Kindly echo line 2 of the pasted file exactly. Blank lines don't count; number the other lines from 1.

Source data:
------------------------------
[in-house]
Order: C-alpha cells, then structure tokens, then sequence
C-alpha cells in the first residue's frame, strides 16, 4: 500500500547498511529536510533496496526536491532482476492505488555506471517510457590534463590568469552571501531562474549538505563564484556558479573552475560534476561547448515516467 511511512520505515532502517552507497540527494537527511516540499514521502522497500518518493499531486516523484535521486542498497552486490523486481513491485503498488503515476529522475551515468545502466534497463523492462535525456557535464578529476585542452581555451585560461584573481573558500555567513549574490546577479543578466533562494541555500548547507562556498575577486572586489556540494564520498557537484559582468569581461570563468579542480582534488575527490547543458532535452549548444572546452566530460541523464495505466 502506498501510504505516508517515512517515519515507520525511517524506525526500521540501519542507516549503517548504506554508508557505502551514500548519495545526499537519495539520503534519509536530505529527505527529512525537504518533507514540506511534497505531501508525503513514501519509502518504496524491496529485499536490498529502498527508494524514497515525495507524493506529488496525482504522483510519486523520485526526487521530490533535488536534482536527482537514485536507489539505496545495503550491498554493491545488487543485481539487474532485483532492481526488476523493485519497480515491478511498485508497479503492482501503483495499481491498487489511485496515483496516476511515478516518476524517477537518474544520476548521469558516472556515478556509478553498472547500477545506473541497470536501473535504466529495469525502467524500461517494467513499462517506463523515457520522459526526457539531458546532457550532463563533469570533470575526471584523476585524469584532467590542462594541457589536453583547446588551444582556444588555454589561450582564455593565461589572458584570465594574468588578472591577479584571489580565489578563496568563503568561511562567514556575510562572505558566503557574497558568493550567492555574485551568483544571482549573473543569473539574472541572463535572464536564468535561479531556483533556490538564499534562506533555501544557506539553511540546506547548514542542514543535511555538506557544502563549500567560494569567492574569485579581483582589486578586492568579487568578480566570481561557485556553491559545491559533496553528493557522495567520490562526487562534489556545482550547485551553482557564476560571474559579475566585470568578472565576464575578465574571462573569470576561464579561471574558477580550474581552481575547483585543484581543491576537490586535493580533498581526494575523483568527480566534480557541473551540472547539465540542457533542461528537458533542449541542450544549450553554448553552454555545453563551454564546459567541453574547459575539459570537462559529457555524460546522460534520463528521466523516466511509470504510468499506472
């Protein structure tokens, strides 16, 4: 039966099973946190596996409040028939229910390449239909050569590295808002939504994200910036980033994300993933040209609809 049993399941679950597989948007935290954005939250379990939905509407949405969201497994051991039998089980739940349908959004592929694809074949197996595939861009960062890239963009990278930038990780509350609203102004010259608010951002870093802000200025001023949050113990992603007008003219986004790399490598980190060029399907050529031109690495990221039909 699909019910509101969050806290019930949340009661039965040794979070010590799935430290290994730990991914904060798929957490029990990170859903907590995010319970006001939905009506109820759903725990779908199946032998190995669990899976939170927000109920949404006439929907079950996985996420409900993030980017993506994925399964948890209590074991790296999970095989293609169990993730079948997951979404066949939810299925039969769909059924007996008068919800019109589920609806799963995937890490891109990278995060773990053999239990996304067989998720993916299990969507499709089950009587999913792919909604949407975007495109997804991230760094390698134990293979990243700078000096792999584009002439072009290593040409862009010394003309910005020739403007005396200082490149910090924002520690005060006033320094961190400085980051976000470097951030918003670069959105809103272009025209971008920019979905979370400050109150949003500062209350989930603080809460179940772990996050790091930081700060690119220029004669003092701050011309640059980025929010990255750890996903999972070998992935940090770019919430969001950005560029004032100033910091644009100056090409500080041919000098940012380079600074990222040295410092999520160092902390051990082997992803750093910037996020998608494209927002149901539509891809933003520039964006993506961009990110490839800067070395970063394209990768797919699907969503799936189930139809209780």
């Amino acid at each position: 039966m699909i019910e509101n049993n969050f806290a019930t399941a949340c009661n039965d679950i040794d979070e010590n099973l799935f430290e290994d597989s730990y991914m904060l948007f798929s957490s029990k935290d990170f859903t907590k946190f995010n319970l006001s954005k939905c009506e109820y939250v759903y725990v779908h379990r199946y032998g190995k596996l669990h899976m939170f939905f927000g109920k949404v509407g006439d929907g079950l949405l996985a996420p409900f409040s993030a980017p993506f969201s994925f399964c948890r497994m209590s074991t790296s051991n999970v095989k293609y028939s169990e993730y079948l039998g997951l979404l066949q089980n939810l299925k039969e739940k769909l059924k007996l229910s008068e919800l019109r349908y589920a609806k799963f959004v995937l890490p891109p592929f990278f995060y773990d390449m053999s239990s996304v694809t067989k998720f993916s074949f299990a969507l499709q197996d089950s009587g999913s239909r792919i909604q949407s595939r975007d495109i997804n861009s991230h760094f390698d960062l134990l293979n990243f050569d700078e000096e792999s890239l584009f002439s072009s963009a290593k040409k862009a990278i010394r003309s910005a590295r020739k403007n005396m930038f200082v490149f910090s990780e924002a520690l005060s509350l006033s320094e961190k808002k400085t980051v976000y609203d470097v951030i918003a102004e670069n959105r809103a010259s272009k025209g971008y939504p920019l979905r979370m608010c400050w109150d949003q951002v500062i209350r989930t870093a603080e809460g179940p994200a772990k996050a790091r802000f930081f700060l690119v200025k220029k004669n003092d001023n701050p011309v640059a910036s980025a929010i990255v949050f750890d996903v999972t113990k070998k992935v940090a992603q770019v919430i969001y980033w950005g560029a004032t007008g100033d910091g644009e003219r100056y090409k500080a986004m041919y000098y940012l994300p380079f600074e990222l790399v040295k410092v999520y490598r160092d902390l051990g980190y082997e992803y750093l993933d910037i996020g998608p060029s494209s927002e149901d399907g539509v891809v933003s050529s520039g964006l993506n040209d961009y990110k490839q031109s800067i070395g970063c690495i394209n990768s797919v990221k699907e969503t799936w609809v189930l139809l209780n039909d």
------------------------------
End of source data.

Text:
Order: C-alpha cells, then structure tokens, then sequence